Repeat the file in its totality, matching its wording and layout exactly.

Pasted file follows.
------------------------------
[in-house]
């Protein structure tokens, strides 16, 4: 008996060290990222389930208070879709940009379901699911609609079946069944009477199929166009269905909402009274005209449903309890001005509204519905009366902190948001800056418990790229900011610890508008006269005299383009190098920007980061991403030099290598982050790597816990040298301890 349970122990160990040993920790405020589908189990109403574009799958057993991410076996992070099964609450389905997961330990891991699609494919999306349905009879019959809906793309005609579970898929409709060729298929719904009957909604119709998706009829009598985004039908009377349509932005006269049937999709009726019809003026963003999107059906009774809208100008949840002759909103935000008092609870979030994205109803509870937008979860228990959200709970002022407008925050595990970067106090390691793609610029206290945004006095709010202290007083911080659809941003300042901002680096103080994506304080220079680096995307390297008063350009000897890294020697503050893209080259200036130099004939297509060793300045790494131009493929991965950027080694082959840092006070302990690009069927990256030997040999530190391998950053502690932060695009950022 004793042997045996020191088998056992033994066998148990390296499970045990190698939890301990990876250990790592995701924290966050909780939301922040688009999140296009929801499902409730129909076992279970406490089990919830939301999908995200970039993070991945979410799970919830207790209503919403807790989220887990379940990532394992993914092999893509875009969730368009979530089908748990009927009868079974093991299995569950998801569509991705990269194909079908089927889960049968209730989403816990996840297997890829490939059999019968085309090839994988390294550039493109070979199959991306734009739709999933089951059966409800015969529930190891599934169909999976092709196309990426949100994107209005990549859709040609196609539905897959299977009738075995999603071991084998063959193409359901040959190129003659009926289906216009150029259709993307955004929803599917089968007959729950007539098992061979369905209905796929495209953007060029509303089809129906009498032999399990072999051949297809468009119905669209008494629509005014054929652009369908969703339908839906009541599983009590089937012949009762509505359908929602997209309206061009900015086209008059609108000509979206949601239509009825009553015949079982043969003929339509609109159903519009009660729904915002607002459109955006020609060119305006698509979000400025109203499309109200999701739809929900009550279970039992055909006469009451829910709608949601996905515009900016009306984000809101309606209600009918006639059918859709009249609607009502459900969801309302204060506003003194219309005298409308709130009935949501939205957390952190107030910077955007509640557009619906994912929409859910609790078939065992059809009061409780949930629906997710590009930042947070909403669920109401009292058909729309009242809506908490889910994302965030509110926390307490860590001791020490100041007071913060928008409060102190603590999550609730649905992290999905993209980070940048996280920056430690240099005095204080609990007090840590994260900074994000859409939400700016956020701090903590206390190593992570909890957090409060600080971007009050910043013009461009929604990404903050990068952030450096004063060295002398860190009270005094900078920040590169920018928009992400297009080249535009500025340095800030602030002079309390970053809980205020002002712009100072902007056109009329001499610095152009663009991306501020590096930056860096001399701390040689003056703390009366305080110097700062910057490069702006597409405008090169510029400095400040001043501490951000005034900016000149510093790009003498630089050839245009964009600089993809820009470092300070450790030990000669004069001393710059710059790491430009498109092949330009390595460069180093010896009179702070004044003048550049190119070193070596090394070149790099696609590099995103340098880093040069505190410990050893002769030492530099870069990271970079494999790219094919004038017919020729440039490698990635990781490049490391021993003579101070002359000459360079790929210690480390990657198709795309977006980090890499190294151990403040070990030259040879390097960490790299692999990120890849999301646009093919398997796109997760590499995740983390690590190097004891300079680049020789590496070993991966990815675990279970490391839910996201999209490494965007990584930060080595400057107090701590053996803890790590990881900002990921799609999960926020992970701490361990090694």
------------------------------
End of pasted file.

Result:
[in-house]
């Protein structure tokens, strides 16, 4: 008996060290990222389930208070879709940009379901699911609609079946069944009477199929166009269905909402009274005209449903309890001005509204519905009366902190948001800056418990790229900011610890508008006269005299383009190098920007980061991403030099290598982050790597816990040298301890 349970122990160990040993920790405020589908189990109403574009799958057993991410076996992070099964609450389905997961330990891991699609494919999306349905009879019959809906793309005609579970898929409709060729298929719904009957909604119709998706009829009598985004039908009377349509932005006269049937999709009726019809003026963003999107059906009774809208100008949840002759909103935000008092609870979030994205109803509870937008979860228990959200709970002022407008925050595990970067106090390691793609610029206290945004006095709010202290007083911080659809941003300042901002680096103080994506304080220079680096995307390297008063350009000897890294020697503050893209080259200036130099004939297509060793300045790494131009493929991965950027080694082959840092006070302990690009069927990256030997040999530190391998950053502690932060695009950022 004793042997045996020191088998056992033994066998148990390296499970045990190698939890301990990876250990790592995701924290966050909780939301922040688009999140296009929801499902409730129909076992279970406490089990919830939301999908995200970039993070991945979410799970919830207790209503919403807790989220887990379940990532394992993914092999893509875009969730368009979530089908748990009927009868079974093991299995569950998801569509991705990269194909079908089927889960049968209730989403816990996840297997890829490939059999019968085309090839994988390294550039493109070979199959991306734009739709999933089951059966409800015969529930190891599934169909999976092709196309990426949100994107209005990549859709040609196609539905897959299977009738075995999603071991084998063959193409359901040959190129003659009926289906216009150029259709993307955004929803599917089968007959729950007539098992061979369905209905796929495209953007060029509303089809129906009498032999399990072999051949297809468009119905669209008494629509005014054929652009369908969703339908839906009541599983009590089937012949009762509505359908929602997209309206061009900015086209008059609108000509979206949601239509009825009553015949079982043969003929339509609109159903519009009660729904915002607002459109955006020609060119305006698509979000400025109203499309109200999701739809929900009550279970039992055909006469009451829910709608949601996905515009900016009306984000809101309606209600009918006639059918859709009249609607009502459900969801309302204060506003003194219309005298409308709130009935949501939205957390952190107030910077955007509640557009619906994912929409859910609790078939065992059809009061409780949930629906997710590009930042947070909403669920109401009292058909729309009242809506908490889910994302965030509110926390307490860590001791020490100041007071913060928008409060102190603590999550609730649905992290999905993209980070940048996280920056430690240099005095204080609990007090840590994260900074994000859409939400700016956020701090903590206390190593992570909890957090409060600080971007009050910043013009461009929604990404903050990068952030450096004063060295002398860190009270005094900078920040590169920018928009992400297009080249535009500025340095800030602030002079309390970053809980205020002002712009100072902007056109009329001499610095152009663009991306501020590096930056860096001399701390040689003056703390009366305080110097700062910057490069702006597409405008090169510029400095400040001043501490951000005034900016000149510093790009003498630089050839245009964009600089993809820009470092300070450790030990000669004069001393710059710059790491430009498109092949330009390595460069180093010896009179702070004044003048550049190119070193070596090394070149790099696609590099995103340098880093040069505190410990050893002769030492530099870069990271970079494999790219094919004038017919020729440039490698990635990781490049490391021993003579101070002359000459360079790929210690480390990657198709795309977006980090890499190294151990403040070990030259040879390097960490790299692999990120890849999301646009093919398997796109997760590499995740983390690590190097004891300079680049020789590496070993991966990815675990279970490391839910996201999209490494965007990584930060080595400057107090701590053996803890790590990881900002990921799609999960926020992970701490361990090694």